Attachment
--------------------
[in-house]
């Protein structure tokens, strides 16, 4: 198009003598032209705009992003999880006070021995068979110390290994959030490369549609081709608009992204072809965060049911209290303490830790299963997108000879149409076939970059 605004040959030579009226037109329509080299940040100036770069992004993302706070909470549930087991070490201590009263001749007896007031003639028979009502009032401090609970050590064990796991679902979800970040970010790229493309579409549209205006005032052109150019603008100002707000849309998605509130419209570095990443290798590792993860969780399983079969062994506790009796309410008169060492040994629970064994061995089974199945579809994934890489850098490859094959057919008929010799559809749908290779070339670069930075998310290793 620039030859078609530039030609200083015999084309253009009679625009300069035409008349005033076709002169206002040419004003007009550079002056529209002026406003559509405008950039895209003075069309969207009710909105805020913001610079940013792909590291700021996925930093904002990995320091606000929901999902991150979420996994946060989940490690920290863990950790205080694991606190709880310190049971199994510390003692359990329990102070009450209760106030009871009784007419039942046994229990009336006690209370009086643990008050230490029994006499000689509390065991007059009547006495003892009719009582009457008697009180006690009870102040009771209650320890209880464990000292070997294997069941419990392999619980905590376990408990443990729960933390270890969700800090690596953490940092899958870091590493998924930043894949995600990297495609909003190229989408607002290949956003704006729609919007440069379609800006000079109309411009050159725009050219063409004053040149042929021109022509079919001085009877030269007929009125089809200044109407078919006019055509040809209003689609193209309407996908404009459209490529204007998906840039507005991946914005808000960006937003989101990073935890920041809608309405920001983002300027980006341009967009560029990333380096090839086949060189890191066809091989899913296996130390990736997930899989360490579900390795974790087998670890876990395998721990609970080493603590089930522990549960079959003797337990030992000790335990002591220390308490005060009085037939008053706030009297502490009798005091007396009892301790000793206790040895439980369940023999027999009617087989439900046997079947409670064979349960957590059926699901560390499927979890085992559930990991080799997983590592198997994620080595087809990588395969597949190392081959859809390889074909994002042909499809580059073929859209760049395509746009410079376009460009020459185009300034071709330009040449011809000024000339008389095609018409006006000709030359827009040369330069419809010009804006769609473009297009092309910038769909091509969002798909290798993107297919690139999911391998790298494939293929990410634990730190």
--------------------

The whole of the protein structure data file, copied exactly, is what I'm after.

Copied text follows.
[in-house]
């Protein structure tokens, strides 16, 4: 198009003598032209705009992003999880006070021995068979110390290994959030490369549609081709608009992204072809965060049911209290303490830790299963997108000879149409076939970059 605004040959030579009226037109329509080299940040100036770069992004993302706070909470549930087991070490201590009263001749007896007031003639028979009502009032401090609970050590064990796991679902979800970040970010790229493309579409549209205006005032052109150019603008100002707000849309998605509130419209570095990443290798590792993860969780399983079969062994506790009796309410008169060492040994629970064994061995089974199945579809994934890489850098490859094959057919008929010799559809749908290779070339670069930075998310290793 620039030859078609530039030609200083015999084309253009009679625009300069035409008349005033076709002169206002040419004003007009550079002056529209002026406003559509405008950039895209003075069309969207009710909105805020913001610079940013792909590291700021996925930093904002990995320091606000929901999902991150979420996994946060989940490690920290863990950790205080694991606190709880310190049971199994510390003692359990329990102070009450209760106030009871009784007419039942046994229990009336006690209370009086643990008050230490029994006499000689509390065991007059009547006495003892009719009582009457008697009180006690009870102040009771209650320890209880464990000292070997294997069941419990392999619980905590376990408990443990729960933390270890969700800090690596953490940092899958870091590493998924930043894949995600990297495609909003190229989408607002290949956003704006729609919007440069379609800006000079109309411009050159725009050219063409004053040149042929021109022509079919001085009877030269007929009125089809200044109407078919006019055509040809209003689609193209309407996908404009459209490529204007998906840039507005991946914005808000960006937003989101990073935890920041809608309405920001983002300027980006341009967009560029990333380096090839086949060189890191066809091989899913296996130390990736997930899989360490579900390795974790087998670890876990395998721990609970080493603590089930522990549960079959003797337990030992000790335990002591220390308490005060009085037939008053706030009297502490009798005091007396009892301790000793206790040895439980369940023999027999009617087989439900046997079947409670064979349960957590059926699901560390499927979890085992559930990991080799997983590592198997994620080595087809990588395969597949190392081959859809390889074909994002042909499809580059073929859209760049395509746009410079376009460009020459185009300034071709330009040449011809000024000339008389095609018409006006000709030359827009040369330069419809010009804006769609473009297009092309910038769909091509969002798909290798993107297919690139999911391998790298494939293929990410634990730190």